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"The aromas of New Orleans come back to me."

"Oh, yes, jasmine. And oleander. And cooking. In the French Quarter especially. There's a bar that's still there and flooded the entrance hall to a place that I first lived in New Orleans. The bar was called Pat O'Brien's. The plumbing was not right so the water would overflow, come into the foyer of what had been a mansion but was a kind of rat's nest of rooms. That's where I lived in the beginning. I remember that very vividly and I heard a reporter mention Pat O'Brien's bar. But the odor of New Orleans, yes, it's a funny, dusky, dreamy smell and yet dank, rank.

"The husband -- Pat -- of the couple I stayed with worked in a plant in Biloxi. Robert Sherwood visited and Pat was picked to show him through. And so he showed him through, and he talked about everything, Pat did. Robert Sherwood said at the end of the tour, 'You ought to write.' So, Pat who was 40 at the time, moved into the French Quarter and began to write his first novel, which won a Houghton Mifflin Fellowship. It's called Green Margin.

"It was about the south of New Orleans, on that long piece of land that used to stretch out where the Mississippi empties into the sea. And I wrote a novel about New Orleans called The God of Nightmares. It was reissued by Norton. Norton reissued all my novels. I fear that three of them were remaindered almost within days. But God of Nightmares pleased quite a few people.

"Anyway, Pat wrote Green Margins and then he wrote a second novel, The Great Big Doorstep, which was made into a play, which, alas, had a very short run. He had been very cruelly treated by Cajuns because in Green Margins he wrote about them and they didn't want to be written about. They had a sort of primitive response. They did a terrible thing to him, and he ended up with a bad heart and then he died. You can look him up."

"Isn't it fun, how you can look up everything now?"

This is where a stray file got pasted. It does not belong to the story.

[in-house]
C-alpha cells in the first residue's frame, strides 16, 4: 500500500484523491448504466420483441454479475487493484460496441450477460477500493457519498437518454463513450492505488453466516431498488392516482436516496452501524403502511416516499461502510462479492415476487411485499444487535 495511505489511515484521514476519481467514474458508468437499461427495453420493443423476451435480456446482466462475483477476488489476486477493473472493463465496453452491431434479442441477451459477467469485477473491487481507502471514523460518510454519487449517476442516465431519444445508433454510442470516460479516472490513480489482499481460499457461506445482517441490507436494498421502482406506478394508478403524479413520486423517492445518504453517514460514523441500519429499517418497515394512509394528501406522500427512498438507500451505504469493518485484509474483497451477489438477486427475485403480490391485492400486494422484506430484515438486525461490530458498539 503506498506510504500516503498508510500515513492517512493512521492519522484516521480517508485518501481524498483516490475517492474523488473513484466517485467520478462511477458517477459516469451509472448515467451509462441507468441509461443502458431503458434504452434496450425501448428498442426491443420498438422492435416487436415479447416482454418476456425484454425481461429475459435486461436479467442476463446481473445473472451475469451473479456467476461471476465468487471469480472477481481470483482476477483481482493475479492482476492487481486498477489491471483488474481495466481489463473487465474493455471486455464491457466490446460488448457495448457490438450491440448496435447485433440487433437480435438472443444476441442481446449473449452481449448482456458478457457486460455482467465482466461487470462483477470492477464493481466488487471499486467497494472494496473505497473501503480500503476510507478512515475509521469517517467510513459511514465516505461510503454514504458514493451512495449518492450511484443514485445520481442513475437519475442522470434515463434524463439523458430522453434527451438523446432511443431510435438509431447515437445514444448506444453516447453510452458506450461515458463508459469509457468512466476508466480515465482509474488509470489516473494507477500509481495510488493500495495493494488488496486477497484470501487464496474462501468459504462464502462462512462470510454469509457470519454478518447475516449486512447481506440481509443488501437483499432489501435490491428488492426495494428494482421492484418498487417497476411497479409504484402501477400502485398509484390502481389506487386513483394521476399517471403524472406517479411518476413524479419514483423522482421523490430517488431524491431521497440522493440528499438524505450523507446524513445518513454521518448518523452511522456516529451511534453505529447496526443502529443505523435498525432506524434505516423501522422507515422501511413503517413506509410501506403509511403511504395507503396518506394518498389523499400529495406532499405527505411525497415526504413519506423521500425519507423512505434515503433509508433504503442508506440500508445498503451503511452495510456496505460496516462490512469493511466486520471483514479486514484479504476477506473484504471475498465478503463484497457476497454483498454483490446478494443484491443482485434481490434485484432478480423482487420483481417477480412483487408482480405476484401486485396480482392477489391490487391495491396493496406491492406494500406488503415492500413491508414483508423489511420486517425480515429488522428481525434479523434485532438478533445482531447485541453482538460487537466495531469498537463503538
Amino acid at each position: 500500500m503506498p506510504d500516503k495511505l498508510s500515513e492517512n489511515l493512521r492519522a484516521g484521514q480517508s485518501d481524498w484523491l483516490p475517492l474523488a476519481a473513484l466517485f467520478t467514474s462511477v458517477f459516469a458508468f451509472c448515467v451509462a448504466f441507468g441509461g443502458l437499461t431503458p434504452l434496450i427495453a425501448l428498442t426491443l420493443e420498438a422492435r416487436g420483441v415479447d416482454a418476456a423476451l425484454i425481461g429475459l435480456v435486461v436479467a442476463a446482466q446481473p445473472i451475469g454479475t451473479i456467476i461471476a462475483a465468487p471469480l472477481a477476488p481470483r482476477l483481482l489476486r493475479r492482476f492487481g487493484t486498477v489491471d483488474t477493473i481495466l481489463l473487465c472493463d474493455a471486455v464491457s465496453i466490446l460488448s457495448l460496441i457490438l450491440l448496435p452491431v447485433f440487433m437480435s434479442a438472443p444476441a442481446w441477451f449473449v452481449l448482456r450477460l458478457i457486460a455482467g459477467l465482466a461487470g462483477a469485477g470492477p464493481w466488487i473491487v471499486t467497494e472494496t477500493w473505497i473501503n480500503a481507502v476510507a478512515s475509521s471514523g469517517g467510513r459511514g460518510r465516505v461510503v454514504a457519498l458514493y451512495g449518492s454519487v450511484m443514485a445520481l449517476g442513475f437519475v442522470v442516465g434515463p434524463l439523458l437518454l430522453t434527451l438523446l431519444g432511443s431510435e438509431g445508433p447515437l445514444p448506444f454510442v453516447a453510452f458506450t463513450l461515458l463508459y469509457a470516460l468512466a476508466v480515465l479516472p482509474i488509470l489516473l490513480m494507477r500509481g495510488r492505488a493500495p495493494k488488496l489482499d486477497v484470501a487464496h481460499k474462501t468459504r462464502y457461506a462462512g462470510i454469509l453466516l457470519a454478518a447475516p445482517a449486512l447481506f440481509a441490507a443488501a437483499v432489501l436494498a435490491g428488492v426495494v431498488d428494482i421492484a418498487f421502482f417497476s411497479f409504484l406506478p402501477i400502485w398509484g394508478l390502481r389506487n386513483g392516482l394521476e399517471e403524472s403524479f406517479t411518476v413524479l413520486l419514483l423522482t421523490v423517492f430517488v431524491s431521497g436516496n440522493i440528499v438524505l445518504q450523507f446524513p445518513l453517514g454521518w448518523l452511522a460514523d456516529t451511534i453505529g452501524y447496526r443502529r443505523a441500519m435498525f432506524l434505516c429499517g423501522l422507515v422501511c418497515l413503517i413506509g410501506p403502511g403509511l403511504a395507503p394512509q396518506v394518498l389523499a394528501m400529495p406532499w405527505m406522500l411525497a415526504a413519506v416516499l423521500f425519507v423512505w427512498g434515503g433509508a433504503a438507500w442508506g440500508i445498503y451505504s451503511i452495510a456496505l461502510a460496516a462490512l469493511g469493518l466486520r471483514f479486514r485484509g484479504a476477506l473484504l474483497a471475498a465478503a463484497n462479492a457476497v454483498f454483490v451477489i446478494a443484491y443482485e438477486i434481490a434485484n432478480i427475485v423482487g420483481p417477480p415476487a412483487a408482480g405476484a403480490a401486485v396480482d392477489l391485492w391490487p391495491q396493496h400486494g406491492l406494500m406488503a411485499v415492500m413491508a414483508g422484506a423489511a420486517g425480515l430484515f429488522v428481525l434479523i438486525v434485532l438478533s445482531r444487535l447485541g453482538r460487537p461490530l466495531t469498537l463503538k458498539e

"I know. You can look yourself up even."

"Do you use a computer?"

"I use it in a very primitive way. I don't understand anything except e-mail. And it's not a pose, but I'm 82, and it's too late for me to learn. Children are born knowing about computers now. I think it's genetic. It's culturally genetic."

We talked again about Ms. Fox's new book. "I realized that I'd lived a long time, relatively speaking -- that is relative to the briefness of life and the brevity of it. I sat down and put it together. Some of the things have appeared elsewhere."

"It doesn't feel that way."

"No, it doesn't because it all had a kind of wholeness, the whole experience for me. I didn't realize until I re-read it in the bound galleys that I was in places where enormous things happened. I'm very aware of that now. I remembered when, at one party, which I wrote about in After the Snow, going to the windows and standing there, looking down at the trees and the place where deer used to wander. And behind me was a long table with food and wine and what not, and I was absolutely stunned by my remembrance of this. It was a second only, but I felt the power of memory and imagination and thought and people. It was all there in that second, the window looking through the palace. I couldn't for a moment believe that I was there. I was conscious of the flow of history and the event in this world. I was transparent to myself suddenly."

"Although you were in your 80s when you wrote this book, the narrating voice is that of a young woman. Were you conscious of this voicing as you worked on the book?"

"No, it wasn't conscious. I don't think any of that kind of attitude about one's self is conscious ever with a writer. One just does it in a certain way. Some of those stories go back a ways, 15 years, 10 years. After the Snow, oh, it's about 10 or 15 years old.

"I think probably, when I work, not when I lie down in the afternoon, but when I work in the mornings upstairs in my study, I have a timeless sense about myself and life; something speaks through me. I'm a vessel for certain things, as all writers are, poets especially. Poets are certainly that.

"I suddenly thought of the last few pages of The Great Gatsby when I watched a program on Fitzgerald the other night. I was reminded so powerfully of that wonderful last few pages that he wrote. I don't feel that he had control over that. It was very controlled. It was perfect control. The way a river flows between its banks. But something through him, rather, carried him on in that marvelous way.

"However, one has to work very hard to make one's self available. To make one's self a vessel for that. That's where the hard work comes in. Which is what people don't understand.

"Writing is an affliction, and one gets through one's day somehow, but there is a kind of pure time, purity of hours, where you work and whatever you work at, you know -- you lose all self-consciousness -- if you're a veterinarian or a plumber or a violinist, or whatever it is you are.

"I've said it before so many times to my husband, who is a writer of nonfiction. I said 'There is no time when you don't work.' You're not conscious of it. And it's strange because otherwise the decades pass, and the days pass and the hours, and so forth, and you think, 'My God, did that happen 20 years ago? I thought it just happened yesterday.' And what happened yesterday was 20 years ago. But when you work, all that is obviated in some enormous way. It's like Frank Conroy's title, Stop-Time: A Memoir."

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